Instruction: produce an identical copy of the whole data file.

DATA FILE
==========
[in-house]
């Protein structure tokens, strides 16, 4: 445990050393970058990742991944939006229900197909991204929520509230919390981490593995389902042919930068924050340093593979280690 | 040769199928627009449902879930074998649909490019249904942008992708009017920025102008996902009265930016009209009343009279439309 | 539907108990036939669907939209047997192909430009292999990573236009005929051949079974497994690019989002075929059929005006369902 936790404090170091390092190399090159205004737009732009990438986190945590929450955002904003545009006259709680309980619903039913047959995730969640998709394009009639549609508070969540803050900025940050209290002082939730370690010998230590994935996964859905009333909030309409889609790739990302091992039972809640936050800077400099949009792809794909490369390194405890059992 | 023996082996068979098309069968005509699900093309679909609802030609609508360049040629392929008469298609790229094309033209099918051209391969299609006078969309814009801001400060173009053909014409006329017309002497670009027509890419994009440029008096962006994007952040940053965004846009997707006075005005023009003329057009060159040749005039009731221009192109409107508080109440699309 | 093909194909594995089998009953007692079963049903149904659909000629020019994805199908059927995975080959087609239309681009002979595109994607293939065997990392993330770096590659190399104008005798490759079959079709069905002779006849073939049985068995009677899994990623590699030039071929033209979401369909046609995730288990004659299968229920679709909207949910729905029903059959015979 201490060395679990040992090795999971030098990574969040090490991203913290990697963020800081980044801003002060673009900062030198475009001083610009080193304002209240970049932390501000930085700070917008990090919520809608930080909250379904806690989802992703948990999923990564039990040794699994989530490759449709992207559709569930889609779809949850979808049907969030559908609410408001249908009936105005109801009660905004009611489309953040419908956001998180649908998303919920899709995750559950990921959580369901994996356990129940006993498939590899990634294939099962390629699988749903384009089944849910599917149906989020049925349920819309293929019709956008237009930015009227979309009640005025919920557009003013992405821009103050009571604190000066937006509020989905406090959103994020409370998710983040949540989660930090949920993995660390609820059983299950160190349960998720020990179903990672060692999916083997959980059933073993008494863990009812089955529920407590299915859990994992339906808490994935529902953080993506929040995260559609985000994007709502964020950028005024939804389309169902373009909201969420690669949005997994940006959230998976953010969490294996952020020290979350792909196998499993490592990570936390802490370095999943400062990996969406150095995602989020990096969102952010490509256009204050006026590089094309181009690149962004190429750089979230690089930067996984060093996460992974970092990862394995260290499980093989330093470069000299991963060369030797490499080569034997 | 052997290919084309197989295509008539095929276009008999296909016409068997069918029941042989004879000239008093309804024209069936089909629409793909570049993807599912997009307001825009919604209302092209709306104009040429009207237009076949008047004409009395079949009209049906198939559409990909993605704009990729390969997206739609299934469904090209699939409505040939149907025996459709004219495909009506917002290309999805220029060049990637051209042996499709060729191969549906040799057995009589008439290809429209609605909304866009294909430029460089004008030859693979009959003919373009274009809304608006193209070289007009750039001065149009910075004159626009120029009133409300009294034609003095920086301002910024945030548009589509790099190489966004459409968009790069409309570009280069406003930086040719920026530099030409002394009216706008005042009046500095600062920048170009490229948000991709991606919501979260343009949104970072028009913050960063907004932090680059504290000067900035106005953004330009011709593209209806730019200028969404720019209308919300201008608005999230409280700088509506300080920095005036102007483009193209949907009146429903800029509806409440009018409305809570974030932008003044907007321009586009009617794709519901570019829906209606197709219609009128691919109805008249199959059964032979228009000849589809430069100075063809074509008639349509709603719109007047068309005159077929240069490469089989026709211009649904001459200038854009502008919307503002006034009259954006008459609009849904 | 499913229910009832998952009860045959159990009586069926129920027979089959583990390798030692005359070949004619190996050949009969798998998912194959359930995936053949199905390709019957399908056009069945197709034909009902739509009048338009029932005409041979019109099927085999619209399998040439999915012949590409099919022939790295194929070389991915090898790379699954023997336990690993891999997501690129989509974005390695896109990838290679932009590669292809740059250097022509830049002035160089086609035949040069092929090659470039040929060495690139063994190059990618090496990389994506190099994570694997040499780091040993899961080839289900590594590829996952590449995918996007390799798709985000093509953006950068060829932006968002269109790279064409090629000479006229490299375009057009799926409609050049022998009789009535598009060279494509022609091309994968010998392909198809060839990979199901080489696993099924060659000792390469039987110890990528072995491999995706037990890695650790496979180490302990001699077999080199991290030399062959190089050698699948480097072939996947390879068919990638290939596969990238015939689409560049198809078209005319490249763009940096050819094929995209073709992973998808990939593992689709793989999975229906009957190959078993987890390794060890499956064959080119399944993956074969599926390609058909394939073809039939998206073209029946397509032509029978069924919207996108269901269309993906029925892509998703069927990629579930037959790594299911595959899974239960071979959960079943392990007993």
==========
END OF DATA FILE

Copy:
[in-house]
């Protein structure tokens, strides 16, 4: 445990050393970058990742991944939006229900197909991204929520509230919390981490593995389902042919930068924050340093593979280690 | 040769199928627009449902879930074998649909490019249904942008992708009017920025102008996902009265930016009209009343009279439309 | 539907108990036939669907939209047997192909430009292999990573236009005929051949079974497994690019989002075929059929005006369902 936790404090170091390092190399090159205004737009732009990438986190945590929450955002904003545009006259709680309980619903039913047959995730969640998709394009009639549609508070969540803050900025940050209290002082939730370690010998230590994935996964859905009333909030309409889609790739990302091992039972809640936050800077400099949009792809794909490369390194405890059992 | 023996082996068979098309069968005509699900093309679909609802030609609508360049040629392929008469298609790229094309033209099918051209391969299609006078969309814009801001400060173009053909014409006329017309002497670009027509890419994009440029008096962006994007952040940053965004846009997707006075005005023009003329057009060159040749005039009731221009192109409107508080109440699309 | 093909194909594995089998009953007692079963049903149904659909000629020019994805199908059927995975080959087609239309681009002979595109994607293939065997990392993330770096590659190399104008005798490759079959079709069905002779006849073939049985068995009677899994990623590699030039071929033209979401369909046609995730288990004659299968229920679709909207949910729905029903059959015979 201490060395679990040992090795999971030098990574969040090490991203913290990697963020800081980044801003002060673009900062030198475009001083610009080193304002209240970049932390501000930085700070917008990090919520809608930080909250379904806690989802992703948990999923990564039990040794699994989530490759449709992207559709569930889609779809949850979808049907969030559908609410408001249908009936105005109801009660905004009611489309953040419908956001998180649908998303919920899709995750559950990921959580369901994996356990129940006993498939590899990634294939099962390629699988749903384009089944849910599917149906989020049925349920819309293929019709956008237009930015009227979309009640005025919920557009003013992405821009103050009571604190000066937006509020989905406090959103994020409370998710983040949540989660930090949920993995660390609820059983299950160190349960998720020990179903990672060692999916083997959980059933073993008494863990009812089955529920407590299915859990994992339906808490994935529902953080993506929040995260559609985000994007709502964020950028005024939804389309169902373009909201969420690669949005997994940006959230998976953010969490294996952020020290979350792909196998499993490592990570936390802490370095999943400062990996969406150095995602989020990096969102952010490509256009204050006026590089094309181009690149962004190429750089979230690089930067996984060093996460992974970092990862394995260290499980093989330093470069000299991963060369030797490499080569034997 | 052997290919084309197989295509008539095929276009008999296909016409068997069918029941042989004879000239008093309804024209069936089909629409793909570049993807599912997009307001825009919604209302092209709306104009040429009207237009076949008047004409009395079949009209049906198939559409990909993605704009990729390969997206739609299934469904090209699939409505040939149907025996459709004219495909009506917002290309999805220029060049990637051209042996499709060729191969549906040799057995009589008439290809429209609605909304866009294909430029460089004008030859693979009959003919373009274009809304608006193209070289007009750039001065149009910075004159626009120029009133409300009294034609003095920086301002910024945030548009589509790099190489966004459409968009790069409309570009280069406003930086040719920026530099030409002394009216706008005042009046500095600062920048170009490229948000991709991606919501979260343009949104970072028009913050960063907004932090680059504290000067900035106005953004330009011709593209209806730019200028969404720019209308919300201008608005999230409280700088509506300080920095005036102007483009193209949907009146429903800029509806409440009018409305809570974030932008003044907007321009586009009617794709519901570019829906209606197709219609009128691919109805008249199959059964032979228009000849589809430069100075063809074509008639349509709603719109007047068309005159077929240069490469089989026709211009649904001459200038854009502008919307503002006034009259954006008459609009849904 | 499913229910009832998952009860045959159990009586069926129920027979089959583990390798030692005359070949004619190996050949009969798998998912194959359930995936053949199905390709019957399908056009069945197709034909009902739509009048338009029932005409041979019109099927085999619209399998040439999915012949590409099919022939790295194929070389991915090898790379699954023997336990690993891999997501690129989509974005390695896109990838290679932009590669292809740059250097022509830049002035160089086609035949040069092929090659470039040929060495690139063994190059990618090496990389994506190099994570694997040499780091040993899961080839289900590594590829996952590449995918996007390799798709985000093509953006950068060829932006968002269109790279064409090629000479006229490299375009057009799926409609050049022998009789009535598009060279494509022609091309994968010998392909198809060839990979199901080489696993099924060659000792390469039987110890990528072995491999995706037990890695650790496979180490302990001699077999080199991290030399062959190089050698699948480097072939996947390879068919990638290939596969990238015939689409560049198809078209005319490249763009940096050819094929995209073709992973998808990939593992689709793989999975229906009957190959078993987890390794060890499956064959080119399944993956074969599926390609058909394939073809039939998206073209029946397509032509029978069924919207996108269901269309993906029925892509998703069927990629579930037959790594299911595959899974239960071979959960079943392990007993």